Poet's Choice: "Embedded in the Language" by Maxine Chernoff

maxine chernoff.jpg"Embedded in the Language" arose from my outrage at the War in Iraq and the government policy to embed and thus restrict reporters covering it. As a child and then teenager, I was profoundly influenced by the nightly coverage of the Viet Nam War and its startling, endless line of flag-draped coffins coming home.

One of those coffins contained the remains of my cousin's husband, a young second lieutenant who was killed, as it turned out, by friendly fire, and whose wife, Barbara Sonneborn, went on to make an Oscar-nominated documentary about Viet Nam war widows, "Regret to Inform." Where were the coffins from this latest war? Where were the widows? Where were our lost soldiers, who had gone to fight, interrupting peaceful lives as mailmen, safety officers, teachers, friends, lovers, husbands and wives so that George Bush could be a "war president?"

The poem then takes on the issue of how language and images surrounding this war have been controlled by the government and how more poignant this prohibition of images and censorship of language has made the war itself. Humans want information, and when a government attempts to discourage it or twist it, they will try even harder to get at the "truth." In little scenes or vignettes, how language and information have been compromised is set against statements that interrogate this policy both politically and poetically.

Embedded in the Language

"The U.S. share of world military spending for 2006: 51%"
- Los Alamos Study Group

"I'm not a lawyer. My impression is that what has been charged thus far is
abuse, which I believe is technically different from torture."
- Donald Rumsfeld

Embedded in the language
cultural proofs and tendencies
the word Brunif
to make brown or to polish.

here the color, there the rubbing
interaction of text
and interpreter
never closed
bird of dawn:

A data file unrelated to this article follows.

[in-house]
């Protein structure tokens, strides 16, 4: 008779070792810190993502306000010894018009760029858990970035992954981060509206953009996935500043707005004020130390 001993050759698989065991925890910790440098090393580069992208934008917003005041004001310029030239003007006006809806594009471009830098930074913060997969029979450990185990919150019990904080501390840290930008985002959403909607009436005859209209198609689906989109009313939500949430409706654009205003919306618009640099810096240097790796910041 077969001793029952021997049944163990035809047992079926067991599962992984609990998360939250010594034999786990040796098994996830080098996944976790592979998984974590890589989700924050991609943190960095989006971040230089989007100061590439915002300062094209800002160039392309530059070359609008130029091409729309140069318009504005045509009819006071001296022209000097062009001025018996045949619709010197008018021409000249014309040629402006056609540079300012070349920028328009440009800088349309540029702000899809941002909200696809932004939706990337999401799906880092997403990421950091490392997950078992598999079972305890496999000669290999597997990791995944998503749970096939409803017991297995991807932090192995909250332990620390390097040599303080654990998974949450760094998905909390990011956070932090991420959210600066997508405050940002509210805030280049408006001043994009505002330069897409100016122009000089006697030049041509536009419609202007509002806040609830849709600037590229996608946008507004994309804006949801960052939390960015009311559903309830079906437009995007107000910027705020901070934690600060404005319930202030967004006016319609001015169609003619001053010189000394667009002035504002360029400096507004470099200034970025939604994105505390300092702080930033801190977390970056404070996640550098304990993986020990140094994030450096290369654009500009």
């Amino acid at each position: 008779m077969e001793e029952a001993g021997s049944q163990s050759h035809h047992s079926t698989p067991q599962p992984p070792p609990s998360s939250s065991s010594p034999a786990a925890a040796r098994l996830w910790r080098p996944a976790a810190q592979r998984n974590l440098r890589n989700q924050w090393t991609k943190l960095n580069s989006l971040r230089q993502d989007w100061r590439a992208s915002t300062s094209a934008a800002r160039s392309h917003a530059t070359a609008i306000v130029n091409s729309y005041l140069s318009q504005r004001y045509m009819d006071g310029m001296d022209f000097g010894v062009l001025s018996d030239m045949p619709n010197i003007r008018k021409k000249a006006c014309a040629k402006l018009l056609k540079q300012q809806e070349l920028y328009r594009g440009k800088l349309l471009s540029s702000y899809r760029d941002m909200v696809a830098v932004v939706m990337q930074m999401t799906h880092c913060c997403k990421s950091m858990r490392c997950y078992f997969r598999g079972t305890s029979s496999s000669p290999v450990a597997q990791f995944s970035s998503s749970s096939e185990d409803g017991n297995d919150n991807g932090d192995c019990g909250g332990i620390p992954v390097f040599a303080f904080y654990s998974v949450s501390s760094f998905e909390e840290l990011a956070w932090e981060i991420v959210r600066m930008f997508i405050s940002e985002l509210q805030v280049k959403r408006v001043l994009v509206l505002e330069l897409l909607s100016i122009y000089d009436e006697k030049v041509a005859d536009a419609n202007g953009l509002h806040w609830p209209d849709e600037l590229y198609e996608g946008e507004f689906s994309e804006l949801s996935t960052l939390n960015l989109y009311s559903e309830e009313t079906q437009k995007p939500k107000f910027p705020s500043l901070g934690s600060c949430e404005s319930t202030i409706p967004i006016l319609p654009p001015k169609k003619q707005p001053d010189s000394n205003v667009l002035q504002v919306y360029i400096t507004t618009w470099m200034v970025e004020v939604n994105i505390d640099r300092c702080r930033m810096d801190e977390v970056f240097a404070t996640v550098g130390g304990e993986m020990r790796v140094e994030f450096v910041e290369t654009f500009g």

a constant term.

enlisted because
his mother died
he got laid off
she got convicted twice.

"our national debt increased
by $2 trillion
in only five years"
(one trillion seconds
equals 31,546 years.)

"Beauty is information."

war coverage through
"a soda straw"
in a forty hour period
not a single story
shows people hit
by weapons.

let's embed Stravinsky
let's embed aspens
let's embed history
let's embed logic.

I knew a soldier
lovely in his wounds.

the USO tour, said director
Wayne Newton,
featured Al Franken
dressed as Saddam Hussein,
Clint Black, Jewel and
SoulJahz, the Christian
hip hop group.

dust storms gather
outside a tent
on night patrol
he listens to 50 Cent
is it multiculture yet?

A figure-ground reversal
of any single aspect or facet
of holistic sensory experience
since man the symbol-maker
adjusts to anything.

A California mother on TV
claims her son died
to keep her and church members
free from wearing burkas.

how to make a poem
of so many terrible facts
how to re-embed
sympathy and truth.

or rather un-embed
since knowing
needs a room
for quiet occupation
and sorting out of facts
white space and a reason
time and air.

no coffins from this war
not allowed on the news
all desertions prosecuted
to the letter of the law.

a boy from Honduras
aged eighteen
who died on February 7
citizenship granted

"Political poems
are only the crudest
of the feeling of loss,
an attempt to find
a central enemy
so that ironic tension
may be dissolved."

three years to the day,
I read, "I'm reminded
of the commanders
of World War 1
who repeatedly lied
about victory over the Kaiser
as they pushed thousands of men
through the butcher shops
of the Somme,
Verdun, and Gallipoli."

this too information
meant to tie on meaning
carry it on your back
use it as a shield.

19 March 2006
3rd anniversary


By Ron Charles |  February 16, 2010; 10:03 PM ET Poet's Choice
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Please email us to report offensive comments.

Good work, Washington Post, for publishing this complex, enraged, and grieving poem. I found the obstensible subject and language challenging - and that's a good thing. The poem transported facts and attitude, which are only some of the ancient functions of poetry.

Posted by: KimLyons32 | February 18, 2010 2:00 PM

Thank you for publishing this beautiful, important poem.

Posted by: ydaley1 | February 20, 2010 2:59 AM

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